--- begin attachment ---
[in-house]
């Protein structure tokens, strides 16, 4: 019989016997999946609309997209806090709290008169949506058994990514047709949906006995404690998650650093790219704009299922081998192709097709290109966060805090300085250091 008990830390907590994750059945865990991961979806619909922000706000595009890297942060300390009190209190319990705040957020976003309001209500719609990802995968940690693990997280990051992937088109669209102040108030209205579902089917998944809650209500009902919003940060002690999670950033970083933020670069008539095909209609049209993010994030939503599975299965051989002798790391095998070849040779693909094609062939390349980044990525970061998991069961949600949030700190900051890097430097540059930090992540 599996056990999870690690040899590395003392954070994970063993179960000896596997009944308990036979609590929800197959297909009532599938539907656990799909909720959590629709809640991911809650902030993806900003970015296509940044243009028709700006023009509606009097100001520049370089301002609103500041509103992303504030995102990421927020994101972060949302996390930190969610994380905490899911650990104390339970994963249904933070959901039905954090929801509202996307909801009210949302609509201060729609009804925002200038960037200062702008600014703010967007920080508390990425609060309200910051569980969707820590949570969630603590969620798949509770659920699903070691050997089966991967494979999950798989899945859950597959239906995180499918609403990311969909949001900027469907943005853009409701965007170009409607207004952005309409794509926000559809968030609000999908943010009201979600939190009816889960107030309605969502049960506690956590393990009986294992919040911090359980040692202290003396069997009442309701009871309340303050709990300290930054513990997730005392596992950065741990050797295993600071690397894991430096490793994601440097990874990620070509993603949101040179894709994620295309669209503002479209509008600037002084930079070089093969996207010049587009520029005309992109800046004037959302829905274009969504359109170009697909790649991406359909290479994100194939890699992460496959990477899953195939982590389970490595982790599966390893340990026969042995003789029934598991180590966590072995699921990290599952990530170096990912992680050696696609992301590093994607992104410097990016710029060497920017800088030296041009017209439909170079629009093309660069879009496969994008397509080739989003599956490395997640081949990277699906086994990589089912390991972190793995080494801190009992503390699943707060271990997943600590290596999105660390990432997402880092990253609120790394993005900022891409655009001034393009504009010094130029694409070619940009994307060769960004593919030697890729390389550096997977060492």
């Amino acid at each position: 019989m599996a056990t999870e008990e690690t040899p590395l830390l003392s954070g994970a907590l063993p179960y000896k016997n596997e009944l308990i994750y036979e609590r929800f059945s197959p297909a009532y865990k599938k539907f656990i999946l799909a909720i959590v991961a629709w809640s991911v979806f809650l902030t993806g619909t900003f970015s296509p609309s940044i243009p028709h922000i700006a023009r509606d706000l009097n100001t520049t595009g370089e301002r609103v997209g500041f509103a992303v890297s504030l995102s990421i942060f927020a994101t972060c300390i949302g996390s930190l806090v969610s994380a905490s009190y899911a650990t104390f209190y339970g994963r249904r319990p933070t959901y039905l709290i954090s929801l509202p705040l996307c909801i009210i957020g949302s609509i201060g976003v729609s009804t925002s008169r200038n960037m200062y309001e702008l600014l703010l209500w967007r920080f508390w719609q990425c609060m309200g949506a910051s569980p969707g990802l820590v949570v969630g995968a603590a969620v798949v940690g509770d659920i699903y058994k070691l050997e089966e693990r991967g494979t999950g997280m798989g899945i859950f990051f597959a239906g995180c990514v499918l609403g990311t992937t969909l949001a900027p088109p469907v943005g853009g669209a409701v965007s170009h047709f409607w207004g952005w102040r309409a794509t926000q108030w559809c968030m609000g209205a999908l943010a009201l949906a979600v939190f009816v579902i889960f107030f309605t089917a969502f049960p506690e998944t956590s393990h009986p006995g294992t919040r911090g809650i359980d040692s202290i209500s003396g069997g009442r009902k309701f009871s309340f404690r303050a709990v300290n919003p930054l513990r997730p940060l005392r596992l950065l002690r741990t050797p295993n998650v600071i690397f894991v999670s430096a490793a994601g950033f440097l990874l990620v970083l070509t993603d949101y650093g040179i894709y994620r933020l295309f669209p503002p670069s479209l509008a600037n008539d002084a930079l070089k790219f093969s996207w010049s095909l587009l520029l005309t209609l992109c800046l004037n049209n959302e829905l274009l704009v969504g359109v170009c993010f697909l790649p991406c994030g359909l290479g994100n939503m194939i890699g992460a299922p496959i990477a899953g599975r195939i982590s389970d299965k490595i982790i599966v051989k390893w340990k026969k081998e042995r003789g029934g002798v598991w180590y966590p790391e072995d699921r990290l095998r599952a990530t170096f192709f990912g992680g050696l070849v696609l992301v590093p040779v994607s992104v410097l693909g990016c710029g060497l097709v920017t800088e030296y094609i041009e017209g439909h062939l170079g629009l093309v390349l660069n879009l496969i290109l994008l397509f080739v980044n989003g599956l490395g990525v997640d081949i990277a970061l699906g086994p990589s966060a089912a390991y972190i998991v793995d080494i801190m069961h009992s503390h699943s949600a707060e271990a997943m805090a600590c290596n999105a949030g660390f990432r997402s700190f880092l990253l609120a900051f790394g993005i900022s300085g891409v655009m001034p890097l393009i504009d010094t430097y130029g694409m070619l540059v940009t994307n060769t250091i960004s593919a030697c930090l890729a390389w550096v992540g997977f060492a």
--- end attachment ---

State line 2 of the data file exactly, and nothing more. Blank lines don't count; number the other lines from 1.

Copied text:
């Protein structure tokens, strides 16, 4: 019989016997999946609309997209806090709290008169949506058994990514047709949906006995404690998650650093790219704009299922081998192709097709290109966060805090300085250091 008990830390907590994750059945865990991961979806619909922000706000595009890297942060300390009190209190319990705040957020976003309001209500719609990802995968940690693990997280990051992937088109669209102040108030209205579902089917998944809650209500009902919003940060002690999670950033970083933020670069008539095909209609049209993010994030939503599975299965051989002798790391095998070849040779693909094609062939390349980044990525970061998991069961949600949030700190900051890097430097540059930090992540 599996056990999870690690040899590395003392954070994970063993179960000896596997009944308990036979609590929800197959297909009532599938539907656990799909909720959590629709809640991911809650902030993806900003970015296509940044243009028709700006023009509606009097100001520049370089301002609103500041509103992303504030995102990421927020994101972060949302996390930190969610994380905490899911650990104390339970994963249904933070959901039905954090929801509202996307909801009210949302609509201060729609009804925002200038960037200062702008600014703010967007920080508390990425609060309200910051569980969707820590949570969630603590969620798949509770659920699903070691050997089966991967494979999950798989899945859950597959239906995180499918609403990311969909949001900027469907943005853009409701965007170009409607207004952005309409794509926000559809968030609000999908943010009201979600939190009816889960107030309605969502049960506690956590393990009986294992919040911090359980040692202290003396069997009442309701009871309340303050709990300290930054513990997730005392596992950065741990050797295993600071690397894991430096490793994601440097990874990620070509993603949101040179894709994620295309669209503002479209509008600037002084930079070089093969996207010049587009520029005309992109800046004037959302829905274009969504359109170009697909790649991406359909290479994100194939890699992460496959990477899953195939982590389970490595982790599966390893340990026969042995003789029934598991180590966590072995699921990290599952990530170096990912992680050696696609992301590093994607992104410097990016710029060497920017800088030296041009017209439909170079629009093309660069879009496969994008397509080739989003599956490395997640081949990277699906086994990589089912390991972190793995080494801190009992503390699943707060271990997943600590290596999105660390990432997402880092990253609120790394993005900022891409655009001034393009504009010094130029694409070619940009994307060769960004593919030697890729390389550096997977060492």